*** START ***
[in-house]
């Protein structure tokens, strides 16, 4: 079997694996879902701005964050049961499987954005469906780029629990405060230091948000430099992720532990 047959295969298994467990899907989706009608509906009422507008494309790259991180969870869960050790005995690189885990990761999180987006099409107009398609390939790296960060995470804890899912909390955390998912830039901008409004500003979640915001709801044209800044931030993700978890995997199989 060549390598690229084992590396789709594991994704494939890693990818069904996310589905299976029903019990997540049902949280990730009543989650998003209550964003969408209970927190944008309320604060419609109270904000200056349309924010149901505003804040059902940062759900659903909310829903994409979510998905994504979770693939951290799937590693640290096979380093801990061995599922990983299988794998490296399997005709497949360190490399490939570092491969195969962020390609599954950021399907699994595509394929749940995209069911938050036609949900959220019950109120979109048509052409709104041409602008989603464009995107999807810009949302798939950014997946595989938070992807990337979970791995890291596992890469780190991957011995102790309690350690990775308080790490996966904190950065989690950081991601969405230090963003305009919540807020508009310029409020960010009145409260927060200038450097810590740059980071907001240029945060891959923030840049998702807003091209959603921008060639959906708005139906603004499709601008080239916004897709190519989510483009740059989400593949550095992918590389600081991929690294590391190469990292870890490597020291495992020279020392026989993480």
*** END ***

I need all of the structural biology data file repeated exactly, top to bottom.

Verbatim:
[in-house]
């Protein structure tokens, strides 16, 4: 079997694996879902701005964050049961499987954005469906780029629990405060230091948000430099992720532990 047959295969298994467990899907989706009608509906009422507008494309790259991180969870869960050790005995690189885990990761999180987006099409107009398609390939790296960060995470804890899912909390955390998912830039901008409004500003979640915001709801044209800044931030993700978890995997199989 060549390598690229084992590396789709594991994704494939890693990818069904996310589905299976029903019990997540049902949280990730009543989650998003209550964003969408209970927190944008309320604060419609109270904000200056349309924010149901505003804040059902940062759900659903909310829903994409979510998905994504979770693939951290799937590693640290096979380093801990061995599922990983299988794998490296399997005709497949360190490399490939570092491969195969962020390609599954950021399907699994595509394929749940995209069911938050036609949900959220019950109120979109048509052409709104041409602008989603464009995107999807810009949302798939950014997946595989938070992807990337979970791995890291596992890469780190991957011995102790309690350690990775308080790490996966904190950065989690950081991601969405230090963003305009919540807020508009310029409020960010009145409260927060200038450097810590740059980071907001240029945060891959923030840049998702807003091209959603921008060639959906708005139906603004499709601008080239916004897709190519989510483009740059989400593949550095992918590389600081991929690294590391190469990292870890490597020291495992020279020392026989993480």